The Diagnostic Interview

The first part of my evaluation was a diagnostic interview. I turned in my questionnaire to the receptionist and when Dr. H called me into his office, he’d obviously reviewed it. He started off by asking me to talk about why I suspected I have Asperger’s. I was nervous so I rambled around a lot. Looking back, I probably should have looked at my notes and used them as a guide, but my brain was going a hundred miles an hour.

Once my initial thoughts fizzled out, Dr. H. started working through the questionnaire, confirming symptoms I’d answered positively and asking clarifying questions. As I relaxed a little, the conversation became less structured. We talked a lot about my childhood, with the doctor encouraging me to give examples or tell stories to illustrate certain points. Gradually, he began inserting comments about Asperger’s, explaining how some of my symptoms were typical and how they fit into the diagnostic picture.

The interview lasted about an hour. By the end of it, I felt like we’d hit on all of the key points I wanted to talk about as well as some that I hadn’t considered important. Dr. H concluded the interview by explaining that he wanted to evaluate me for ASD, ADHD and Social Anxiety Disorder. The second one was a surprise but I was glad that he was forming his own hypotheses in addition to the one I’d presented.

He then explained a little about how cognitive testing works and about the qualifications of B, the ASD testing specialist who would administer the tests.

The Part Where I Provide Plenty of  Autistic Behavior for Observation

When we moved to B’s office, I got a chance to demonstrate two of the symptoms I’d described in the interview: face blindness and delayed auditory processing. Dr. H introduced me to B and she cheerfully said, “Yes, we already met–you asked me where the restroom was when you came in.”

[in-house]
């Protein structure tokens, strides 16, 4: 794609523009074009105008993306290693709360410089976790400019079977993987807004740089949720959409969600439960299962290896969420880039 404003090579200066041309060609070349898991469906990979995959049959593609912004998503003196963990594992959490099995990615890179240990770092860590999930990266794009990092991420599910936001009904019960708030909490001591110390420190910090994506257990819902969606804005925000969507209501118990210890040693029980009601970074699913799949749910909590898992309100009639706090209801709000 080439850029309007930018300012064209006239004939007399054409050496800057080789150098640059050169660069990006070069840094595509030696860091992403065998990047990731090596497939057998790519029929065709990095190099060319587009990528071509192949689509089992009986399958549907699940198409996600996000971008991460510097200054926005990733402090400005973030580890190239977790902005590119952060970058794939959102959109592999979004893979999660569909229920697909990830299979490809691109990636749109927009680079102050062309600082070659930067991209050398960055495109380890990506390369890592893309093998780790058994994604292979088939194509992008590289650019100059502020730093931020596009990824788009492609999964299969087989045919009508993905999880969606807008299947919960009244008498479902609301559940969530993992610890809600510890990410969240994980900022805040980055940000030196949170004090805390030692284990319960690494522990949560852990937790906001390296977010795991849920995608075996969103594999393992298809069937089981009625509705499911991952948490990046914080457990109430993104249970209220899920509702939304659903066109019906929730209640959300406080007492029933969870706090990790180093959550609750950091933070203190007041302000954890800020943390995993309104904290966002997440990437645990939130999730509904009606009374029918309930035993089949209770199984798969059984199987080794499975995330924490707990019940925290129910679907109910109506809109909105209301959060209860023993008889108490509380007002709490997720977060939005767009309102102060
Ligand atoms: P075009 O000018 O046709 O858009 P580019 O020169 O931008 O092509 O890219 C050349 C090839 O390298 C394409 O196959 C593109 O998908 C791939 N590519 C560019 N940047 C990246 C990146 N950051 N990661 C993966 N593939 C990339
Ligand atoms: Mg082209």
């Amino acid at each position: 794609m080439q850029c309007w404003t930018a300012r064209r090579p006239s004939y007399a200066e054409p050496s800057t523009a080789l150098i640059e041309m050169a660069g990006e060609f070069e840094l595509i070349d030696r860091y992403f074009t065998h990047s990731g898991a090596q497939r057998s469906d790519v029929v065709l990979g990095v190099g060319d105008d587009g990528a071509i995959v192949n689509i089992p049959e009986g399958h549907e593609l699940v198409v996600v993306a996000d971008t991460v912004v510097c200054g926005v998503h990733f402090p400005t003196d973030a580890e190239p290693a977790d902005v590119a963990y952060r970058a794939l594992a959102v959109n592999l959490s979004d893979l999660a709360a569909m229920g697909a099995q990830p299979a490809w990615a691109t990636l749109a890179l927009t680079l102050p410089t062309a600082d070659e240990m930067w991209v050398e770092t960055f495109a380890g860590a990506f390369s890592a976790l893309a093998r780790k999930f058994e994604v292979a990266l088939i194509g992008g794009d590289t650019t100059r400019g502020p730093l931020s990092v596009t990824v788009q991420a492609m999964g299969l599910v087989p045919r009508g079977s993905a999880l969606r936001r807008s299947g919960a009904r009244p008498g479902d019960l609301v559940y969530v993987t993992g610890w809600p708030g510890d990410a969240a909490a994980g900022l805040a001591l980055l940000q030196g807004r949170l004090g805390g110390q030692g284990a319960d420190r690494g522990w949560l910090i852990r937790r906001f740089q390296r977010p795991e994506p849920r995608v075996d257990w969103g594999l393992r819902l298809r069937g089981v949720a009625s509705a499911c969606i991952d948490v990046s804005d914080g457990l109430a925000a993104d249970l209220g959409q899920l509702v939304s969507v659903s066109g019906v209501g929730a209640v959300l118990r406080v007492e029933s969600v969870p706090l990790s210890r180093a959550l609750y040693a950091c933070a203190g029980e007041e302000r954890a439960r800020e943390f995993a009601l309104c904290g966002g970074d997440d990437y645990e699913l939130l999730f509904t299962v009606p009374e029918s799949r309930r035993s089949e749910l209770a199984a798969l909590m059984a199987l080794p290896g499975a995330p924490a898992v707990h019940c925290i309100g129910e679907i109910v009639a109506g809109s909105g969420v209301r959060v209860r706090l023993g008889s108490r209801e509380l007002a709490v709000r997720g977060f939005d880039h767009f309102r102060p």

Completely thrown by the fact that I didn’t recognize her, I said “Really? Okay.”

As I was kicking myself for that useless reply, Dr. H asked, “Got plurdled gabbleblotchits on a lurgid zoo?”

I reflexively replied, as I always do when I have no idea what someone has said, “Sorry?”

“What would you like to be called?” he repeated.

I probably could have gone home at that point because not recognizing that I’d already met B, not being able to smooth over the awkwardness that followed, not greeting her with my name, not understanding what Dr. H was saying, being more focused on orienting myself in the room than connecting with the person I was going to work with–in less than 60 seconds, I’d exhibited a boatload classic autistic behavior, much of it as a result of struggling to switch activities/environments, which is in itself textbook.

To her credit, B quickly put me at ease. She spent about ten minutes “getting ready” while I sat, mostly silent, and studied the colorful barcode prints on her wall. Honestly, I wouldn’t be surprised if the time she’d spent puttering around with her supplies was more for my benefit than hers. By the time we started on the cognitive testing, I was feeling reasonably focused again.

Next up: Cogntive, ADHD and Psychological Screening Tests